Divining with Animal Guides: Answers from the world at hand

Understand the meaning of messages in your daily encounters.

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About the book

Invoking Animal Magic: A guide for the pagan priestess

Explore the wonders of animal wisdom and lore.

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About the book

Divining with Animal Guides…teaches ways of using both intuition and knowledge to get messages from animals and offers excellent research and practical guidance. ~ Lucya Szachnowski, A Bad Witch’s Blog.

Reviews

PaganPages

Excerpt from review of Divining with Animal Guides:

“I was delighted to discover that Divining with Animal Guides is not a cookbook dictionary, concretizing the ‘meanings’ of animal encounters. Author Hearth Moon Rising has created a manual for learning to observe and discern and ultimately, to shift our strictly human viewpoint. Only when we look at the context in which the animals offer us their messages are we able to fully understand their invitations and gifts.

(continued)

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Interviews

Radio Program with Susun Weed

Susun Weed interviews Hearth February 27, 2018 about animal divination.

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Hearth Moon Rising uses personal encounters in this dazzling read that aims to open the readers’ eyes to a new way of viewing the world. ~ Elizabeth Konkel, San Francisco Book Review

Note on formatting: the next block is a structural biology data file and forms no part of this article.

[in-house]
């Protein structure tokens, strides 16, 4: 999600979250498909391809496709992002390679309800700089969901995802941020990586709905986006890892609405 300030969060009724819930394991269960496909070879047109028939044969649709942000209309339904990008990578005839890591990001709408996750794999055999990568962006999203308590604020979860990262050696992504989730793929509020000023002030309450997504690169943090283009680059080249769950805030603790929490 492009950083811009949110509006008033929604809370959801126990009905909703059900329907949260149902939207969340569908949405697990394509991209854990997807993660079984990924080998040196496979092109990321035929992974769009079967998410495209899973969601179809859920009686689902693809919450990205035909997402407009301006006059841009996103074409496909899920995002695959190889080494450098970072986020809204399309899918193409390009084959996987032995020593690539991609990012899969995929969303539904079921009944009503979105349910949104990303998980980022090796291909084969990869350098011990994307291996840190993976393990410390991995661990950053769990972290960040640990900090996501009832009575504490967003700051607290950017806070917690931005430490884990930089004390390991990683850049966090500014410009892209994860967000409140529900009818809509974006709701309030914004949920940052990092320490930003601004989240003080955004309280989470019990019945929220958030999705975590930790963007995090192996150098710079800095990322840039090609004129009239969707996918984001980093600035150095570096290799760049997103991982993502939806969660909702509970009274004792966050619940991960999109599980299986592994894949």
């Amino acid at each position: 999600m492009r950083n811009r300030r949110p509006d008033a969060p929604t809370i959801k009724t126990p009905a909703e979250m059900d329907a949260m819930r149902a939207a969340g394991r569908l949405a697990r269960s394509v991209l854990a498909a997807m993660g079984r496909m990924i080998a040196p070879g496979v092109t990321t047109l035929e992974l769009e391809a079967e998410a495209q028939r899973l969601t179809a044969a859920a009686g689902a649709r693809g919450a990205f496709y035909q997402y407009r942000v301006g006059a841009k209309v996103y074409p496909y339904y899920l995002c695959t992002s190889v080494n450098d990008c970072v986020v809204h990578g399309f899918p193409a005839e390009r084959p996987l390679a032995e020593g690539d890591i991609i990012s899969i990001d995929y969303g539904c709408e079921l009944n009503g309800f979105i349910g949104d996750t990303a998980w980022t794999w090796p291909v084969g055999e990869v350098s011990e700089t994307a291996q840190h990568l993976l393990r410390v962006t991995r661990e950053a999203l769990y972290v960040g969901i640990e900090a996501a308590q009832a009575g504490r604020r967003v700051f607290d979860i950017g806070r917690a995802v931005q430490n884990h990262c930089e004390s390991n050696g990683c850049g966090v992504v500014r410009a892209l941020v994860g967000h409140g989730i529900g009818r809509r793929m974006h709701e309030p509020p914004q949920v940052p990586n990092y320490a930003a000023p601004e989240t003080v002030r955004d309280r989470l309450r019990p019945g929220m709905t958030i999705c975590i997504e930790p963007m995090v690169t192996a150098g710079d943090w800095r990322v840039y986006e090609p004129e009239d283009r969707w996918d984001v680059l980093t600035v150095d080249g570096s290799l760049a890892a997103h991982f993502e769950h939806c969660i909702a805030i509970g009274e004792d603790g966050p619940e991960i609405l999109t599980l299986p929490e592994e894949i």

Latest Blog Post

On Sex Roles and Matriarchy

September 18, 2020

This post is an excerpt from a conversation I had earlier this week, where I take issue with the idea that sex roles are necessarily a sign of subjugation.

Some eastern Native American tribes were/are matriarchal. These tribes had less extensive sex roles than European cultures and were less rigid in enforcing these roles, but they did exist. The Delaware were one matriarchal culture with flexible but hardly non-existent sex roles.

Delaware called themselves “A Nation of Women” meaning “we follow the women’s way.” Women owned all the land, even the land men hunted on. Decisions were made by the clan mothers, who were old women, and chiefs carried out their decisions. It was hierarchical, certainly, but not patriarchal.

When European men refused to negotiate treaties with women, only men, the chiefs dressed in women’s ceremonial regalia to participate in the negotiations and called themselves “queens,” because only women could cede land. The whole band would wait on the outskirts of the place where negotiation was occurring. The chiefs would take frequent recesses to confer with the women elders during the negotiations, because they could not make binding commitments without them.

The concept of “chief” itself is a Euro-centric one, that had even stronger male connotations in the 17th century. I doubt that a European man would have bestowed that title on any woman, no matter how powerful.